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Christianity: What’s wrong with teaching creationism?

Saturday, September 2nd, 2006

By “creationism” I don’t mean the fundamental truth that the universe was created from nothing by an intentional act of God. I accept this truth without reservation. I take “creationism” to mean a strictly literal interpretation of the seven days of creation described in Genesis 1:1-2:3. I would not dissuade anyone who embraces this understanding of the text. But teaching it as an irrefutable fact has long troubled me. Here are ten reasons why.

There is no Biblical command to teach creationism. Christians are called to make disciples, to baptize, to serve, to be obedient, to preach the gospel. Nowhere are Christians told to preach creationism.

The Bible does not itself claim to be a source of scientific truths. It reveals its spiritual purpose in many passages in both Old and New Testaments, but nowhere more clearly than in Paul’s words to Timothy: “… from infancy you have known the holy Scriptures, which are able to make you wise for salvation through faith in Christ Jesus. All scripture is God-breathed and is useful for teaching, rebuking, correcting and training in righteousness, so that the man of God may be thoroughly equipped for every good work.” (2 Timothy 3:14-17, emphasis added) The Bible’s eternal significance is in the fact that it is God’s own witness to His son, Jesus Christ.

Jesus did not appear to attach any special importance to the seven days of creation. He referred often to the Old Testament in his teaching. Yet the only time he specifically mentioned creation was in the context of marriage when he referred (in Matthew 19:4-6) to the story of Adam and Eve in Genesis 2:5-25.

Focusing on the mechanics of creation diminishes the glory of God’s act of creation. The four most important words in the Bible may be the first four – “In the beginning, God”. God wants us to see that He himself existed before He created everything else. How He created everything else is insignificant compared to the fact that He did create everything else.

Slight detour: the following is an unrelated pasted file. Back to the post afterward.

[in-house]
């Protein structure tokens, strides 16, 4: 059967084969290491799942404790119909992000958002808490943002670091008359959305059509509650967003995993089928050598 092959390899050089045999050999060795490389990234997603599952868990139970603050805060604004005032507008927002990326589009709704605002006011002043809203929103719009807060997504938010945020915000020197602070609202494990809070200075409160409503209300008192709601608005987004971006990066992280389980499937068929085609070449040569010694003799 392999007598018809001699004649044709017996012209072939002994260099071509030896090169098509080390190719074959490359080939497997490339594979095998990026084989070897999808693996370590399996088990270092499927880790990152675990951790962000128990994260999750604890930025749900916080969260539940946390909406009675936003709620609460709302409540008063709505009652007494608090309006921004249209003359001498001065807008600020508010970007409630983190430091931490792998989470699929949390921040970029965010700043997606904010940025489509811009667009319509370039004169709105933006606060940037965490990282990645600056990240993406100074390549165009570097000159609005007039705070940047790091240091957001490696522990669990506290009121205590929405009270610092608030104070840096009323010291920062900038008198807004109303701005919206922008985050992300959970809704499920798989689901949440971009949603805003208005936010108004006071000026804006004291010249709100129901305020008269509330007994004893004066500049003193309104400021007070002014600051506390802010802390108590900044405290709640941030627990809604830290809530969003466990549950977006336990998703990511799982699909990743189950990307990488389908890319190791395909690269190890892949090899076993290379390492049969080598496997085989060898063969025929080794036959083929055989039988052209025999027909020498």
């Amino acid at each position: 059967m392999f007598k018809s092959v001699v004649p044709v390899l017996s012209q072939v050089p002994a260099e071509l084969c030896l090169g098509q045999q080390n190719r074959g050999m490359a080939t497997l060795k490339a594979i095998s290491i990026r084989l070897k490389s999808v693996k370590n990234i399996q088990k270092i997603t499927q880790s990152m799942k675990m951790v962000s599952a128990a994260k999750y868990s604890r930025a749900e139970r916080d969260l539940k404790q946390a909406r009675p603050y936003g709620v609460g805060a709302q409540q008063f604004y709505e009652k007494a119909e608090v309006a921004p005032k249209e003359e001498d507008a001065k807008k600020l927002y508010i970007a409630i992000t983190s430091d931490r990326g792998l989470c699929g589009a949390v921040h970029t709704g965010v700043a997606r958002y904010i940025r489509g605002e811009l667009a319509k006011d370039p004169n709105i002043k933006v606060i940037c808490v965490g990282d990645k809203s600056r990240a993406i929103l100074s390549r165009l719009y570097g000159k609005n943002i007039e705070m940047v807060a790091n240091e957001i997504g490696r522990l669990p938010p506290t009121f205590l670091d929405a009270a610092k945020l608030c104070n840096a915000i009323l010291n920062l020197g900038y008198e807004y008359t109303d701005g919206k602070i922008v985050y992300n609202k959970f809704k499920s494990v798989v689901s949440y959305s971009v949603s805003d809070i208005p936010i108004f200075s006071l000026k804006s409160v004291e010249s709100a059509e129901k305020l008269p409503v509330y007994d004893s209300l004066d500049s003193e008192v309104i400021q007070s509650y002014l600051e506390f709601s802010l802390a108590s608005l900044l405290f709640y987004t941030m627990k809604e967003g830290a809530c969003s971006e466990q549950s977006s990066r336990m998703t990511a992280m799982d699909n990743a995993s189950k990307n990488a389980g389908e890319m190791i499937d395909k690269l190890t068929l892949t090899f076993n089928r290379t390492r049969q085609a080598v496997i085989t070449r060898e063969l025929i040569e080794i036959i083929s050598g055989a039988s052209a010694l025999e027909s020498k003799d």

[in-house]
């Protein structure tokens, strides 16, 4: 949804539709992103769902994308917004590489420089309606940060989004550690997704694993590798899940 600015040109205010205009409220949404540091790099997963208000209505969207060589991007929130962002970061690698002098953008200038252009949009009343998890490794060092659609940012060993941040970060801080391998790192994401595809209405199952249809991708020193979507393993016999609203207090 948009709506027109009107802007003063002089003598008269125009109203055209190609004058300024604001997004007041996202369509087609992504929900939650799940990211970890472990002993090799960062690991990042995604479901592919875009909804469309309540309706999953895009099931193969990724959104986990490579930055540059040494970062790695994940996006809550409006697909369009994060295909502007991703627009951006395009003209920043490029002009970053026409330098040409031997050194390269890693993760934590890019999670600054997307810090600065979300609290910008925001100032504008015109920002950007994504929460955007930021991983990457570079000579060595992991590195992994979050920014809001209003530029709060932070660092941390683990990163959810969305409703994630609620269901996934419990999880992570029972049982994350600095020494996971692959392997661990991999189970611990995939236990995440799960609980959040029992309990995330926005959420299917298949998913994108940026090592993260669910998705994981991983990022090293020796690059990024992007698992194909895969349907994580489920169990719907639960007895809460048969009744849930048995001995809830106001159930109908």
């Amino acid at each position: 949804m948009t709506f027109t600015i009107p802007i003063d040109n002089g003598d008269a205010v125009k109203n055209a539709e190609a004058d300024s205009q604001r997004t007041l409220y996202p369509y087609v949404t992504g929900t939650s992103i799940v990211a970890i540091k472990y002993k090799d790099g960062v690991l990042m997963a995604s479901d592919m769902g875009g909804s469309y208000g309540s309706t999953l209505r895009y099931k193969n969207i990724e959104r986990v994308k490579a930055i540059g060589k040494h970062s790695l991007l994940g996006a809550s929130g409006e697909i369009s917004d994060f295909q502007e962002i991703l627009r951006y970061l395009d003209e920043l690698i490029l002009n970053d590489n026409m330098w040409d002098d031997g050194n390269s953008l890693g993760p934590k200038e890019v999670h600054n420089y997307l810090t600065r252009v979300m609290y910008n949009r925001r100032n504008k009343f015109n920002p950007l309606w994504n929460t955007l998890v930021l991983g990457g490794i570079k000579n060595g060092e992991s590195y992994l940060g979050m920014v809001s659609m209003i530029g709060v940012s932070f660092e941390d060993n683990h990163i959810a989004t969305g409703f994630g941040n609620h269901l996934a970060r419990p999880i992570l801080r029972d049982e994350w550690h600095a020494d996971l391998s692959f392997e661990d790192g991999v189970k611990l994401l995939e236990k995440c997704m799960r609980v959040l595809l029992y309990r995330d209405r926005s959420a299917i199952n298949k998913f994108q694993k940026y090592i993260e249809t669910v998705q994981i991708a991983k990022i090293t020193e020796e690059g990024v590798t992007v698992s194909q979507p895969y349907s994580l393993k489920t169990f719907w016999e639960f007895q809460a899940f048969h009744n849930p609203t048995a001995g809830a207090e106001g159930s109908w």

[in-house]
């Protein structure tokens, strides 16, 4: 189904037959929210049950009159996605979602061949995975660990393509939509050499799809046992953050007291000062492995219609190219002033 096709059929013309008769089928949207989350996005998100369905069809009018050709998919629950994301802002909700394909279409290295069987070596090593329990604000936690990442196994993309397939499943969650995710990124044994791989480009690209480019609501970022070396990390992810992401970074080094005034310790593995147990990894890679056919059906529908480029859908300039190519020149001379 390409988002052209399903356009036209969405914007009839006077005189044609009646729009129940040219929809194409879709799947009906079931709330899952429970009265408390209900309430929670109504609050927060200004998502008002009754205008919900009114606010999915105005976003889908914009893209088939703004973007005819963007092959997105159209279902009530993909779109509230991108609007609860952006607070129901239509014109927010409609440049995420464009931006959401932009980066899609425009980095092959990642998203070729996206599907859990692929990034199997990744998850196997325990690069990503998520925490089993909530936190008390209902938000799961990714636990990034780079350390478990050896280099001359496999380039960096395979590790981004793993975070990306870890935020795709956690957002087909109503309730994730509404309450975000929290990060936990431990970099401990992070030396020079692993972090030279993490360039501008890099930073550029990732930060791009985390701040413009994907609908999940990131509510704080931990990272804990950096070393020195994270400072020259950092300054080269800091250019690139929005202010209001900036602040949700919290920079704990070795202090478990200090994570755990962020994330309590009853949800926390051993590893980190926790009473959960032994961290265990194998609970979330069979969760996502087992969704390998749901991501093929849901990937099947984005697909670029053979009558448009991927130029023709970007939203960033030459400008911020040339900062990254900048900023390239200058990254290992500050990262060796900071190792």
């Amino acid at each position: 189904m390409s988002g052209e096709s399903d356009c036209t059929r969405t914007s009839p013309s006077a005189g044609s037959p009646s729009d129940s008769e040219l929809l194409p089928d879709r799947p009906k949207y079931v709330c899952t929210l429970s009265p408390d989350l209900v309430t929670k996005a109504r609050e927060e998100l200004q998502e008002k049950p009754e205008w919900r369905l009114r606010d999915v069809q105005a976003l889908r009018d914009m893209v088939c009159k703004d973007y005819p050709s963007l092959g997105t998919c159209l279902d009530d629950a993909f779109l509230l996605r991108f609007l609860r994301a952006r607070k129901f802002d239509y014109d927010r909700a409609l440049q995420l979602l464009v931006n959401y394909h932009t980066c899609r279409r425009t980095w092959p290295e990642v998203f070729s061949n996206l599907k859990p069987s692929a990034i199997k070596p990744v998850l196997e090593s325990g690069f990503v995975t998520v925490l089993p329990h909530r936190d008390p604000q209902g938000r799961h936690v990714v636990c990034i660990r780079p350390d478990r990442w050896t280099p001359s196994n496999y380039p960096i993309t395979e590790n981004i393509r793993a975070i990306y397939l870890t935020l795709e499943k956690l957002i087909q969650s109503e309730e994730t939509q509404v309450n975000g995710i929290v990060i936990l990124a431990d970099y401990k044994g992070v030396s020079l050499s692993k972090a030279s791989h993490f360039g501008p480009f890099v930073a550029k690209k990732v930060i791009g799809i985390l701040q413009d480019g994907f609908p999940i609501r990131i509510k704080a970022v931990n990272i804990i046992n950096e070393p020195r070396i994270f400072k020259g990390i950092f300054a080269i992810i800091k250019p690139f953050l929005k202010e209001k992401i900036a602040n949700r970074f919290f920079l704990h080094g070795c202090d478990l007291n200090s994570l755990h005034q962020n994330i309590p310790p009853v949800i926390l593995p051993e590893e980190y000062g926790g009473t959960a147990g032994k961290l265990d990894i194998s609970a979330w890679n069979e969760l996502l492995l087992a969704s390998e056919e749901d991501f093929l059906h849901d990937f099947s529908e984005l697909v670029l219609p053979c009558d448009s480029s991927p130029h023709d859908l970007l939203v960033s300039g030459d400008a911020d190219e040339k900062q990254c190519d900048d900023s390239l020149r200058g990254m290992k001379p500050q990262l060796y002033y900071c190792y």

A 15 billion year-old universe takes nothing away from God or His work. Many Christians find the idea of God lingering over His creation for thousands of millions of years truly awe-inspiring. To know that God could create in an instant a universe that would explode into the vast expanse it is today, that He could foresee the ages which would yield exactly the product He intended, that He infused His reason, order, and laws into the material universe and that it has remained obedient to His commands ever since – to know these things is to know of an infinite God who is powerful and majestic beyond human comprehension.

Using the Bible to contradict science invites science to contradict the Bible. To say that any scientific principle lies at or near the foundation of our faith is to expose our entire faith to scientific evaluation and criticism. The Bible is full of scientific inaccuracies. Science’s complete exoneration of Galileo after the Church’s fanatical persecution of him probably did as much to undermine public faith in the Bible’s teachings as any event in the past thousand years. It produced the illusion that everything in the Bible can be disproven by scientific means.

To a seeking non-believer, creationism can be an impediment to faith. Many people appreciate the obvious utility and validity of science. Yet it is possible to show someone with an appreciation of science that the story of Jesus, if true, was an event so extraordinary as to be beyond the reach of science. For this person, belief may begin with an understanding that while Jesus’ story might have been a myth, there is no evidence that it actually was a myth. It could have happened. Science has no means of disproving the Biblical account of Jesus or of evaluating his eternal spiritual significance. An understanding and appreciation of science is not an impediment to faith in Christ.